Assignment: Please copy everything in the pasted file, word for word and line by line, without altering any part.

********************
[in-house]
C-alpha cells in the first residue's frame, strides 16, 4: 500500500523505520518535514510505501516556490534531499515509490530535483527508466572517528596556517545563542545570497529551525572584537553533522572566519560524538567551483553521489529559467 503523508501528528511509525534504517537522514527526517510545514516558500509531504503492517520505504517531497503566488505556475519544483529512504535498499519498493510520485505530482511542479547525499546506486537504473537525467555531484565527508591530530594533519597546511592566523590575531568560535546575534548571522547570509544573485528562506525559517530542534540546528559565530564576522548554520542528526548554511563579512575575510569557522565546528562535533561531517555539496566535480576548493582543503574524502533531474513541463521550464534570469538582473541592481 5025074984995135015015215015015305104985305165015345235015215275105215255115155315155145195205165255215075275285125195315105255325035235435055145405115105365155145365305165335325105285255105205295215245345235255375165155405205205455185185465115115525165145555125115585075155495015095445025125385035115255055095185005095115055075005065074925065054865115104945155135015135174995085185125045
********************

[in-house]
C-alpha cells in the first residue's frame, strides 16, 4: 500500500523505520518535514510505501516556490534531499515509490530535483527508466572517528596556517545563542545570497529551525572584537553533522572566519560524538567551483553521489529559467 503523508501528528511509525534504517537522514527526517510545514516558500509531504503492517520505504517531497503566488505556475519544483529512504535498499519498493510520485505530482511542479547525499546506486537504473537525467555531484565527508591530530594533519597546511592566523590575531568560535546575534548571522547570509544573485528562506525559517530542534540546528559565530564576522548554520542528526548554511563579512575575510569557522565546528562535533561531517555539496566535480576548493582543503574524502533531474513541463521550464534570469538582473541592481 5025074984995135015015215015015305104985305165015345235015215275105215255115155315155145195205165255215075275285125195315105255325035235435055145405115105365155145365305165335325105285255105205295215245345235255375165155405205205455185185465115115525165145555125115585075155495015095445025125385035115255055095185005095115055075005065074925065054865115104945155135015135174995085185125045